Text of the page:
Humbabas owe their inspiration to Mesopotamian myth. Wikipedia has the full story, which serves (among other things) to confirm for me that Mesopotamian myth is awesome and I need to actually learn about it someday. Meanwhile, in game, humbabas are powerful antagonists (CR 19) with the powers of the original words of unmaking (greater shout, distraction, earthquake, power word stun, prismatic aura). Humbabas can also give you an opportunity to ask some big questions before or after the big fight. For instance: If a demon lord can ruin an entire race of giants, what hope do the PCs have? If humbabas are chaotic neutral, not evil, can other demonic servitors be redeemed? Are they true-breeding race, or does the slaying of each humbaba put the whole race one murder closer to extinction?
A lillend searches for her lost twin. Her brother left a century ago to capture the tale of a humbaba’s millennia-long life story, and has never returned.
On the Steppes of Kartouf strange villages exist where terra cotta soldiers farm, forage, and train as if they were living beings. Local legend has it that the soldiers erupt from the ground after the humbaba Vishambi the Ever-Wandering has slept there. Are they his thralls? An accidental byproduct of his cursed wanderings? Or an army in waiting? The Emperor wants answers, and his Most Righteous and Divine Resplendence wants them from the source.
Wings. Wings. Wings. The day Pazuzu stripped them of the ability to fly haunts humbabas to this day. And some have never accepted this fate. No spell—no polymorph, shapechange, or even wish—seems able to undo the punishment. But the combined efforts of drow fleshcrafting and moulder gnome contraptionery might. Normally the ancient giants and these subterranean species would never meet. But at the Great Golden Rift, a gaping scar in the lush veldt of Nialla, the dark-dwelling chirurgeons are hard at work for humbaba Pomerashivan the Twice-Wracked.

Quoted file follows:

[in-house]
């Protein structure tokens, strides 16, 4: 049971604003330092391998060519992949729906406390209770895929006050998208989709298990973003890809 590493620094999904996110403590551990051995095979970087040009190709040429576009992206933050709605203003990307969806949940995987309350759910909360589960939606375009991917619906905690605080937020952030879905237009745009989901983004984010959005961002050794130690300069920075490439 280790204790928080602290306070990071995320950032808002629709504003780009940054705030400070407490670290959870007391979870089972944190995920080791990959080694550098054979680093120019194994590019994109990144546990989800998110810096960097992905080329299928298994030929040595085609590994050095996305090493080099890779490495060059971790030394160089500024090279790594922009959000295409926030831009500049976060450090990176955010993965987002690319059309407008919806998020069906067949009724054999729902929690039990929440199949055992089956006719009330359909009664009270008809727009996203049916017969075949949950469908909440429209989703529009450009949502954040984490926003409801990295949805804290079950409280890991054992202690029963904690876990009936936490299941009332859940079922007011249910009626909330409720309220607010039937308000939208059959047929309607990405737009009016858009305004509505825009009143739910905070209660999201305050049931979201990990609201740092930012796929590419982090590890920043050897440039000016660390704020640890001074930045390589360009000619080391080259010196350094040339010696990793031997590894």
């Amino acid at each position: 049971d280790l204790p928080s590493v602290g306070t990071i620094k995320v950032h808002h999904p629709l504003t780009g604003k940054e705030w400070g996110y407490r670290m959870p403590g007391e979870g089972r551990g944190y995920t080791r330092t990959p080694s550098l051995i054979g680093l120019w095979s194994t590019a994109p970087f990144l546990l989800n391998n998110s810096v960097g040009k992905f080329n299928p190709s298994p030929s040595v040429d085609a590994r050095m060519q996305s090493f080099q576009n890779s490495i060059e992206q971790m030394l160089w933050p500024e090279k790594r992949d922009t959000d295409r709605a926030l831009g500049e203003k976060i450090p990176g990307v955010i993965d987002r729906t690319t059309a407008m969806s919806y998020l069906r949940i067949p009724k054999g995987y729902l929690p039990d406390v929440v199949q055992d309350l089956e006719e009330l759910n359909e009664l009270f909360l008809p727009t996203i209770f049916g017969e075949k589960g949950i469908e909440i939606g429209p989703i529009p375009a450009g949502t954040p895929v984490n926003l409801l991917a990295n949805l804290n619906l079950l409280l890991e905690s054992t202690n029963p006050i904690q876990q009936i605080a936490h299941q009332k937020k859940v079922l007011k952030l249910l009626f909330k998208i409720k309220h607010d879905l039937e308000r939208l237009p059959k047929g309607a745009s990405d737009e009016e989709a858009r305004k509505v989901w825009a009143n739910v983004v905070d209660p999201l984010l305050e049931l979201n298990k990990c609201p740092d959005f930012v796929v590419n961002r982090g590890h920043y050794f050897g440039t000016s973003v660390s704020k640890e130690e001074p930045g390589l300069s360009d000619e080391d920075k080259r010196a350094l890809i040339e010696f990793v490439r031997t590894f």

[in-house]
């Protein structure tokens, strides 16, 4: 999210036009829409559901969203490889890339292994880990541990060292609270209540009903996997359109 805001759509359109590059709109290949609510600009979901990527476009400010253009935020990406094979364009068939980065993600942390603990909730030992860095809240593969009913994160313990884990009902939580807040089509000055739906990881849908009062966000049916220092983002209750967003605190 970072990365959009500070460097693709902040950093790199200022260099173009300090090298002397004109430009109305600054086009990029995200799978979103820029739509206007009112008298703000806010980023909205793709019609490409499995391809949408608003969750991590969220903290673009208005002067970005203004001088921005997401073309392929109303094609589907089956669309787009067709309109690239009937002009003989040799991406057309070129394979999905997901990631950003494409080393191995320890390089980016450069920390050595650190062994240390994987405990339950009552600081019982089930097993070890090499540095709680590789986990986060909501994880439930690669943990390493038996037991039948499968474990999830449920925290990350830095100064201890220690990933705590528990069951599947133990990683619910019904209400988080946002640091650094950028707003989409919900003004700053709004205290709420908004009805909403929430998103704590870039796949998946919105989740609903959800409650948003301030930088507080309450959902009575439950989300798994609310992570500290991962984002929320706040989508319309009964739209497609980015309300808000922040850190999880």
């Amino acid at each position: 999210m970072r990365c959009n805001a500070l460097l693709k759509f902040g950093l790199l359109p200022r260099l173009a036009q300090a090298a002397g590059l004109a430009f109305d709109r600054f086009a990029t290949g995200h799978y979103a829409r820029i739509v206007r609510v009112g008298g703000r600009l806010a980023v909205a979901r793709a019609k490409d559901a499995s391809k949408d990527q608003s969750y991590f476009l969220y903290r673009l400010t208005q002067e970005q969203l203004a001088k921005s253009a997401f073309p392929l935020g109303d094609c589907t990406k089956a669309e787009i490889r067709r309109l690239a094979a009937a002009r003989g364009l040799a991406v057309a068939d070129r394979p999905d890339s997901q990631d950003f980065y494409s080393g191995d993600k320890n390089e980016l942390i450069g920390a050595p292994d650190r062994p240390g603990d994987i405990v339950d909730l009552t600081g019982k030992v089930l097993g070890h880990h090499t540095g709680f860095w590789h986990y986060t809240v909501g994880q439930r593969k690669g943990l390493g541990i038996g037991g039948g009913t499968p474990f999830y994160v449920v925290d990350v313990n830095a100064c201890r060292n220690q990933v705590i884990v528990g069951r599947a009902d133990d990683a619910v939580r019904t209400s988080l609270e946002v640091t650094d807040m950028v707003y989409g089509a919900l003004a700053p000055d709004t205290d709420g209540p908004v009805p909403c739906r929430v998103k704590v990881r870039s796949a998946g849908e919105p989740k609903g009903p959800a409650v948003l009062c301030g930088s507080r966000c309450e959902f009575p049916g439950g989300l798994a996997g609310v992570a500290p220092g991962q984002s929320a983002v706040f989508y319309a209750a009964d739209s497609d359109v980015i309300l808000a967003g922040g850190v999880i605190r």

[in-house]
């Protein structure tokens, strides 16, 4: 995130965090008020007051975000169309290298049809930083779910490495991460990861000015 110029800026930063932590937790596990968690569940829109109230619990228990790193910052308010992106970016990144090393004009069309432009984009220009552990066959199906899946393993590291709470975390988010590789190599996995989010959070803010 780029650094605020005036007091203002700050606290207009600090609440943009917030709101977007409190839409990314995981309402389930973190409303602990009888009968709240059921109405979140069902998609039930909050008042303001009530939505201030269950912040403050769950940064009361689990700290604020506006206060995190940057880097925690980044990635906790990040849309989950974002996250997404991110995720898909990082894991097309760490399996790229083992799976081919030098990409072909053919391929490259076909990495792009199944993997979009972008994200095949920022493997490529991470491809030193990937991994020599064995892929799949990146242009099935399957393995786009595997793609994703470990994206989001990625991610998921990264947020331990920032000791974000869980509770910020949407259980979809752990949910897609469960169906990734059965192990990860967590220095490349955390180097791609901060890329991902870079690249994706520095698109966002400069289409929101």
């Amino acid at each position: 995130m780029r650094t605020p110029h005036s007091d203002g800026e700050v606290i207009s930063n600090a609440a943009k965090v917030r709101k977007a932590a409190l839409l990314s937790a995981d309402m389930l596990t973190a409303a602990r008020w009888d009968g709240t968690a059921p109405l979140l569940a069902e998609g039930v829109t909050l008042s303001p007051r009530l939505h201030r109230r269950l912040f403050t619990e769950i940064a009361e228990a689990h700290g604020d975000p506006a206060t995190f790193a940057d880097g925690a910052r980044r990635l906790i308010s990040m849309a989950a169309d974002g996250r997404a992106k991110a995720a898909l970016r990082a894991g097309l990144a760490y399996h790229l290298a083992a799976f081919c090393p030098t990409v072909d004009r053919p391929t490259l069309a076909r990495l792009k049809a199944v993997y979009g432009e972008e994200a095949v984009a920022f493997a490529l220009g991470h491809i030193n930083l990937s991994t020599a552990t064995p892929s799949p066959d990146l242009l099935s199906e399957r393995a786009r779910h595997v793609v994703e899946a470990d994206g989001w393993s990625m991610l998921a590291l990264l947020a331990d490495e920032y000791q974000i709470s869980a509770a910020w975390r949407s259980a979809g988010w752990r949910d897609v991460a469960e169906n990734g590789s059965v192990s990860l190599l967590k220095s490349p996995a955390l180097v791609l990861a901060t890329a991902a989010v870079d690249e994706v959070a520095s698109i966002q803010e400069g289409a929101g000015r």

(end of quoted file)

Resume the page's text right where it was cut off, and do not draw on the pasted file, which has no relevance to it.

—Pathfinder Bestiary 3 151
I’ve mentioned before my affection for trackless wastes occasionally peopled by inscrutable giants, from Norse myths to Sam Keith’s The Maxx.
Note that while I usually avoid Golarion-specific references, Pazuzu is a real-world mythological figure and has a rich RPG history. (His claiming the skies of the Abyss, rather than a layer, marks him as a calculating schemer and an interesting character.) On Golarion, humbabas’ abandonment by Pazuzu might leave them open to the seduction of Lamashtu, among others.
And after a week’s absence, The New Indie Canon is back—with new Mountain Goats! Download it! Speaking of which, my artist friend/guide J. from my Spain trip asked me to plug and play her old studio mates. I played her request, but given that her friends are Fang Island, it’s not like they need my help.
(Music starts about 30 seconds into the file. The feed can skip, so for best results load in Firefox or Chrome, Save As an mp3, and enjoy in iTunes. Also, my goodbye and the last track, Matt & Kim’s “AM/FM Sound,” got cut off by the feed.)